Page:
Until current day and age we have come up with many types of alternate fuels, some more popular then others. There are three generations of fuels known as of yet with biofuels. Scientists first attempt in alternative energy was using items that were already in “oil” form, one being vegetable oil. Vegetable oil can be utilized in older diesel engines but is usually recommended in hotter climates. The issue with vegetable oil, besides the political problems raised recently, is that the oil needs to be filtered numerously before it can be used and a bad batch can destroy your engine. With a start in vegetable oil, biodiesel made its way into the main stream. Although this is a first generation fuel, biodiesel is looked upon as the leader in alternative fuels in our current day and age. Biodiesel is manufactured with vegetable oil and then blended with conventional diesel, which makes it able to be executed in all diesel cars made today. Although the manufacturers prohibit using biodiesel in cars there isn’t significant evidence that shows damaging effects on conventional diesel engines. In first generation fuels there is only one gasoline alternative, which is biobutanol. Biobutanol can be invoked directly into our gasoline cars, and it is less corrosive than gasoline. Also biobutanol can be distributed with most of our current infrastructures. Most of the other generations of fuels are still patent pending and not in actual use. The second-generation fuels include Biohydrogen, biomethanol and mixed alcohols. Only a single company has been able to use biohydrogen in their cars. BMW has invented a hydrogen run 7-series that gives up to 180 mpg. This is a major discovery in the fight to rid our addiction to oil. The third-generation of fuels is derived from algae, the same source we get our current gasoline from (indirectly).

From what we see, the future of biofuels looks great, but what we don’t see is what worries a lot of researchers in that field. The amount of cars that are suppose to run on E85 as their primary fuel, far surpasses how much E85 a company can produce. If all the algae fuel replaces the petroleum fuel in the United States, we would need 15,000 square miles of cultivation. That is bigger than the size of Maryland. The major problem with 2nd generation fuel is, “even if all the 300 million acres of currently harvested U.S. cropland produced ethanol, it wouldn’t supply all of the gasoline and diesel fuel we now burn for transport, and it would supply only about half of the needs for the year 2025. And the effects on land and agriculture would be devastating.” (Washington post July 2nd) Also certain research has shown that the energy level of certain 2nd generation biofuels is so low that it negates a negative energy output. Which means it takes more energy to make ethanol then it actually gives out from burning the product. Also since biodiesel has been using vegetable oil as a major ingredient it has raised the price on some crops. “In March 2007, corn gutures rose to over $4.38 a bushel, the highest level in then years. Wheat and rice prices have also surged to decade highs, because even as those grains are increasingly being used as substitutes for corn, farmers are planting more acres with and fewer acres with other crops…Soy beans and especially corn are row crops that contribute to soil erosion and water pollution and require large amounts of fertilizer, pesticide, and fuel to grow, harvest, and dry. They are the major cause of nitrogen runoff.” (foreignaffairs.org)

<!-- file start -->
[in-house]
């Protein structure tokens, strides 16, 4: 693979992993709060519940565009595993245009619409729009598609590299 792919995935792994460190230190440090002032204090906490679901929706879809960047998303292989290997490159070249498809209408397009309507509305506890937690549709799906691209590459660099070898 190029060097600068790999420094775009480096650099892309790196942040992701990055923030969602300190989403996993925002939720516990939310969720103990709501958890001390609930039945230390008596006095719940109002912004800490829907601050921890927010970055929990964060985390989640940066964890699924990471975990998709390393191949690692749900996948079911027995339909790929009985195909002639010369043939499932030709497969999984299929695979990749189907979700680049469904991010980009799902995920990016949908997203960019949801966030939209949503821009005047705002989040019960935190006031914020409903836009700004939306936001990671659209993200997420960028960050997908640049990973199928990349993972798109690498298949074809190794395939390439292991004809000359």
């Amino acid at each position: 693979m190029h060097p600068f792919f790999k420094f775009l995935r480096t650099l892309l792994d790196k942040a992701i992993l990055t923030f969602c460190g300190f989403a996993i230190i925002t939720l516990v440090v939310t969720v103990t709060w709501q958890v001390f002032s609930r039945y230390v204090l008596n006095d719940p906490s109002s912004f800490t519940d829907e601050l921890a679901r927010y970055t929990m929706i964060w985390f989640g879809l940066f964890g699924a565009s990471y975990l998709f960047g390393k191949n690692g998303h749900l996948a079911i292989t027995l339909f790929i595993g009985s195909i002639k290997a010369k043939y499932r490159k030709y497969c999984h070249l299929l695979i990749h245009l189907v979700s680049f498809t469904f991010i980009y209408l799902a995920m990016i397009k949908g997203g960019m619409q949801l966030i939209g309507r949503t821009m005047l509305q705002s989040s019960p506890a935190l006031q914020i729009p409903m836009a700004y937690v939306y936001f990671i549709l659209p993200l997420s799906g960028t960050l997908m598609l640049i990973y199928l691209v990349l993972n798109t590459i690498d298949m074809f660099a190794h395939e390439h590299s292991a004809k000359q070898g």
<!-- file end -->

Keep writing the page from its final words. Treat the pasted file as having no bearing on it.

With any new technology there are nicks and kinks that need to be worked out, and even though it takes professionals a long time to figure out how to fix these biofuels the way we can utilize them to maximum advantage, we should all strive to find the path to cutting our carbon footprints. “Limiting U.S. dependence on fossil fuels requires a comprehensive energy-conservation program. Rather than promoting more mandates, tax breaks, and subsidies for biofuels, the U.S. government should make a major commitment to substantially increasing, energy efficiency in vehicles, homes, and factories; promoting alternative sources of energy, such as solar and wind power; and investing in research to improve agricultural productivity and raise the efficiency of fuels derived from cellulose.

In March, the U.S. Energy Department announced that it would invest up to $385 million in six biorefineries designed to convert cellulose into ethanol. That is a promising step in the right direction.” (Foreign affairs.org) With lots of support from government and our communities we can help our green planet stay green, and should be the goal for all those who inhibit it.